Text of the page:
Transhumanism is a cultural movement that promotes scientific and technological discoveries to improve the physical and cognitive capacities of the human being. He believes that a future that most people dismiss as science fiction is just around the corner. Transhumanists say that by 2045, humanity will experience “singularity,” a theory that predicts that human and artificial intelligence may merge.

Filippo Polistena, founder of Polistena Human Cryopreservation, and his collaborators prepare the body of a cryopatient to be sent to Russia in a cemetery in Bologna, Italy, November 2017. Kriorus is making numerous agreements outside of Russia to promote the practice of hibernation and directly carries out the training of collaborators.

  • Filippo Polistena, founder of Polistena Human Cryopreservation, a KrioRus subsidiary, and his colleagues prepare a client’s body in Bologna, Italy, to be shipped to Russia. KrioRus is making numerous deals outside of Russia to promote ‘hibernation’.

One of the Kriorus technicians about to enter the cooling chamber before soaking in liquid nitrogen.  In the cooling chamber, the bodies are covered with dry ice to evenly lower the body temperature to -78 ° C. The use of the mask is mandatory, as the carbon dioxide vapors produced by the sublimation can cause suffocation. .

  • A KrioRus technician prepares to enter a cooling chamber, where bodies are covered with dry ice to lower their temperature to an initial -78 ° C. The mask is necessary to protect against suffocation from the carbon dioxide vapors in the chamber.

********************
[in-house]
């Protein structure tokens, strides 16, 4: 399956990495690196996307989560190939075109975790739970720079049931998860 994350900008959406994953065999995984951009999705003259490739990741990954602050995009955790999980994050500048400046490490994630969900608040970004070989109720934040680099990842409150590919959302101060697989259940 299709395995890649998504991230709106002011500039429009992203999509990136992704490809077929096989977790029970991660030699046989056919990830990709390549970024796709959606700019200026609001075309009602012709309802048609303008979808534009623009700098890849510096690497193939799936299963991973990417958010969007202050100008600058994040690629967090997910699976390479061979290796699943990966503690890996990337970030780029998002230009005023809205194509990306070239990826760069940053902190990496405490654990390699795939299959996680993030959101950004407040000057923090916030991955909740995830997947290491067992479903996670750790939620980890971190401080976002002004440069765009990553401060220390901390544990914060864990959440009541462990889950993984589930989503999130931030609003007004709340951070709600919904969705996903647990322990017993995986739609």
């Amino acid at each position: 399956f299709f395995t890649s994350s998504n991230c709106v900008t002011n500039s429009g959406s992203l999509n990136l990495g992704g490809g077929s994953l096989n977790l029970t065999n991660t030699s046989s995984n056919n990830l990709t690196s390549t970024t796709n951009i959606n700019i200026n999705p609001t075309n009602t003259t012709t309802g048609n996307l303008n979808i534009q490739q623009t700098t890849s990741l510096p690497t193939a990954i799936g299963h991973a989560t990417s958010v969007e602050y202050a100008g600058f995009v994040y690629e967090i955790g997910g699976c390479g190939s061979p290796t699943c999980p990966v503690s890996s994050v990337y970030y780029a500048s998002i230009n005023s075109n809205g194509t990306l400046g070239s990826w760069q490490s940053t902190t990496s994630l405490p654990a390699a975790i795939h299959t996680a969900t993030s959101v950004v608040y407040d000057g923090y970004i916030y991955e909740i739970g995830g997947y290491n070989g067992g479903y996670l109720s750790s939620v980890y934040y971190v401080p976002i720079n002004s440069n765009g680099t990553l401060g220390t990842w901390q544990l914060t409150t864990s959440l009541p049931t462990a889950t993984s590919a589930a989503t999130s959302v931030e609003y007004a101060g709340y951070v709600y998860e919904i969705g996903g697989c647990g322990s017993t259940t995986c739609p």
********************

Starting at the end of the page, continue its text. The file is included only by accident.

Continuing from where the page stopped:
During the twice-weekly storage maintenance, Ivan Stepin, deputy director of Kriorus and a member of the transhumanist moment, awaits the end of the storage filling.

  • Ivan Stepin, deputy director of KrioRus and member of the transhumanist moment, waiting for the twice-weekly storage maintenance to be completed.

Russian transhumanists established KrioRus, the first cryopreservation society in Eurasia, in 2003. Today it preserves 81 human bodies, from Russia, the United States, the Netherlands, Japan, Israel, Italy, Switzerland, and Australia, as well as animals. It is based in Sergiev Posad, a residential neighborhood more than two hours north of Moscow.

Outside a liquid nitrogen and dry ice factory called Pole de Frio on the outskirts of Moscow during storage operations.  This company was founded by Russian transhumanists Eugeny Zimin and Andrey Shvedko, who previously worked for Kriorus.  The cost of liquid nitrogen is around 10 rubles (£ 0.1) per liter, while the cost of dry ice is higher, around 80 rubles (£ 0.8) per kg.

Signing a contract to be cryopreserved is an act of faith in scientific research, whose advances in the fields of life extension and medicine lead some people to believe that humanity is inexorably heading towards immortality. While they await the technological hope of resurrection, the bodies of KrioRus customers float in storage units at a temperature of -196C.

With death, the greatest fear of many people, cosmists and transhumanists can offer a seductive myth of immortality.


www.theguardian.com